Figure. DR. RICHARD LIPTON ADVISES
Q I've been experiencing cluster headaches for years. Is there anything I could do to prevent them?
A Cluster headaches derive their name from the fact that the headaches come in clusters. Attacks may occur several times a day for weeks or months, followed by long headache-free periods.
The duration of individual headaches tends to be short: 30 to 90 minutes. But they are agonizing. People have described them as feeling like a hot poker in the eye.
Severe one-sided pain is often associated with other features. These can include drooping of an eyelid, eye redness and tearing, and nasal stuffiness-all on the same side as the head pain.
Cluster headaches are almost always benign. But there are some serious conditions that can cause a similar pattern of headaches. Therefore, people with a new onset of cluster headaches should have an MRI.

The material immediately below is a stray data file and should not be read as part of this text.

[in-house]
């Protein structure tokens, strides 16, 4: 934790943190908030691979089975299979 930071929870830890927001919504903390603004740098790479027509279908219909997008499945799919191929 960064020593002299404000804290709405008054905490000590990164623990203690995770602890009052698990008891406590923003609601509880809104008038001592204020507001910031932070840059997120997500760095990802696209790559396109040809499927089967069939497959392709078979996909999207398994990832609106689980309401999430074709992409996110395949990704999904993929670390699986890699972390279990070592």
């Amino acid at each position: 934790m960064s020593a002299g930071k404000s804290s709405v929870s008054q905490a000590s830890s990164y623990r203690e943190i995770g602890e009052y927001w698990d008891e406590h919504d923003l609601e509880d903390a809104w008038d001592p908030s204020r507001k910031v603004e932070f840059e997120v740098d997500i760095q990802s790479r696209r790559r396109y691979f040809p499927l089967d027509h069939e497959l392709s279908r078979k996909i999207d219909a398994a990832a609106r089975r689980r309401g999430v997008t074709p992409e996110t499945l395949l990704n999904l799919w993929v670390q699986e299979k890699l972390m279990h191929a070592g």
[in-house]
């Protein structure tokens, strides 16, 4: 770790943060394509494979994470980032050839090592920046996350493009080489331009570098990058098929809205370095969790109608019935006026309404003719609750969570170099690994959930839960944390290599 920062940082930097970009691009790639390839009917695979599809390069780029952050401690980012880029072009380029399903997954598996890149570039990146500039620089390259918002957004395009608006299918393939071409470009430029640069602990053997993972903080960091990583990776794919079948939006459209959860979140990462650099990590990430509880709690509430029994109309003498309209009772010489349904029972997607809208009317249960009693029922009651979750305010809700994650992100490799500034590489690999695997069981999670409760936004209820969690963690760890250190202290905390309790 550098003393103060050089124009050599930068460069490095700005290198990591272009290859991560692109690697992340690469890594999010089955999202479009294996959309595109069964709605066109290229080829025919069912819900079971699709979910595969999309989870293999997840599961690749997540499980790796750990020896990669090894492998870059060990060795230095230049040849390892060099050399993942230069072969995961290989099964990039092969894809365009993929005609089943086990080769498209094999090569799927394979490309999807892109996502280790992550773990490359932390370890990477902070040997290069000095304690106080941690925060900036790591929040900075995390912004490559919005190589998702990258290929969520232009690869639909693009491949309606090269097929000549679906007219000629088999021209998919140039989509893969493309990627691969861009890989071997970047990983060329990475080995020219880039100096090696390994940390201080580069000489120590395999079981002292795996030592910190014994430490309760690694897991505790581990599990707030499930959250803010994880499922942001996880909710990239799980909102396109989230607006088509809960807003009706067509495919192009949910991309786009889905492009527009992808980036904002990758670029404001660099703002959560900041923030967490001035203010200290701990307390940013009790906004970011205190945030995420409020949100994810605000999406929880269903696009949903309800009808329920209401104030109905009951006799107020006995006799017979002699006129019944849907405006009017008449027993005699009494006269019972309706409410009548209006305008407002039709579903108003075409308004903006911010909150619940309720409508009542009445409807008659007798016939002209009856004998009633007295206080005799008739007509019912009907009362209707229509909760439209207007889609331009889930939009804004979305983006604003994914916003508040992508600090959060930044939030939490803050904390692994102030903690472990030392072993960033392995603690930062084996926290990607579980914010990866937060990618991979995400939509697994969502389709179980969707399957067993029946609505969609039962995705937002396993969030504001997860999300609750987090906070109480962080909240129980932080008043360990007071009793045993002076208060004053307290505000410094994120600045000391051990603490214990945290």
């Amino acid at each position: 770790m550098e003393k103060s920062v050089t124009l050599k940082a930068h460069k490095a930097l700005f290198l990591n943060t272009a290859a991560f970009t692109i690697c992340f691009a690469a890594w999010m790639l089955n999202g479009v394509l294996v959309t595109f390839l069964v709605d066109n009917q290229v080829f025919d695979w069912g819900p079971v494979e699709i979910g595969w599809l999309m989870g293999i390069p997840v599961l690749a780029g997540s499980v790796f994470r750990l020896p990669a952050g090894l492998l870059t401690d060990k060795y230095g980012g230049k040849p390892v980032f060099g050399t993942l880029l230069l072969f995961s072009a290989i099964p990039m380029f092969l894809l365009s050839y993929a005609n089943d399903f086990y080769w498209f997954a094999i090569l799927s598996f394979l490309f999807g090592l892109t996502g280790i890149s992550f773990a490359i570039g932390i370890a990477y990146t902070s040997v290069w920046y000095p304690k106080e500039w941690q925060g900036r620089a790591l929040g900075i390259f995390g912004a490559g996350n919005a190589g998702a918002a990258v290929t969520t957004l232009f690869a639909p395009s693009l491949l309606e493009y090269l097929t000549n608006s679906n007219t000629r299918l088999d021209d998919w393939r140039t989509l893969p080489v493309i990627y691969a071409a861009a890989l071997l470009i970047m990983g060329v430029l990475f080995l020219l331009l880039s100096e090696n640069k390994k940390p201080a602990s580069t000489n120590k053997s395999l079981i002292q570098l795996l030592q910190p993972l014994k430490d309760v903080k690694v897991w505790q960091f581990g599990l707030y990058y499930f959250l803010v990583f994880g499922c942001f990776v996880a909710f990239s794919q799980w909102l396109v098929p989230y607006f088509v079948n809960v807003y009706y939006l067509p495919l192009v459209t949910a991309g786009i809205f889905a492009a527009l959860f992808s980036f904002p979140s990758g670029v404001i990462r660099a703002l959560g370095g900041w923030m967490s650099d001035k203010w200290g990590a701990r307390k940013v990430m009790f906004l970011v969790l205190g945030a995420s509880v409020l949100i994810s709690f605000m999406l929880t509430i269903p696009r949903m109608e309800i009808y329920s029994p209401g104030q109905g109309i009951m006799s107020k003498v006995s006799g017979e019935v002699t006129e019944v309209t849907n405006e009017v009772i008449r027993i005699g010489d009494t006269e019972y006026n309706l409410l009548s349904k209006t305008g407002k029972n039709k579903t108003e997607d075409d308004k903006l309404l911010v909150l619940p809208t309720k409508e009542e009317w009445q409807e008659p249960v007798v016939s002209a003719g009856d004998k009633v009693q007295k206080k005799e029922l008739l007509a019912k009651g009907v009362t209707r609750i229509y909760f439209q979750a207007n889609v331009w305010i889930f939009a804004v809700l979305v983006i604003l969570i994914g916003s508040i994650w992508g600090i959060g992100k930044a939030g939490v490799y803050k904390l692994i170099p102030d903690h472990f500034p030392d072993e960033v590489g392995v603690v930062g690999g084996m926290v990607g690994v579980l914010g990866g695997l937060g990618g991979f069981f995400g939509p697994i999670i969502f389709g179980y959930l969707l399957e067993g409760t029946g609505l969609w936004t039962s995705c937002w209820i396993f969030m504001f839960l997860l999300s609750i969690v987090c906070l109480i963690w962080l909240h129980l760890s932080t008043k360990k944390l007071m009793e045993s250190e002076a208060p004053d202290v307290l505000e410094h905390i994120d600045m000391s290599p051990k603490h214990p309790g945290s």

As with migraines, treatment can be abortive or preventive. Because cluster headaches are relatively short-lived but intense, abortive therapies need to work quickly. One very effective acute treatment is oxygen, administered at home by face mask; it typically works within 10 minutes.
Another very effective therapy is injectable sumatriptan (Imitrex), which is also used for migraines. That works in about 5-10 minutes. There is also a nasal spray, which is not as fast as oxygen or sumatriptan injections.
The mainstay of treatment, though, is prevention.
Prednisone and other steroids work very quickly to turn off a cluster attack. But these are powerful drugs that shouldn't be taken on a long-term basis.
For the long term, a calcium channel blocker known as verapamil works very well-but it takes a couple of weeks to kick in. So, a new patient will be started on prednisone and verapamil simultaneously; then the prednisone can be tapered off.
Patients with cluster headaches should probably be managed by a neurologist, since most primary care physicians will see only one or two patients with this problem in their whole career.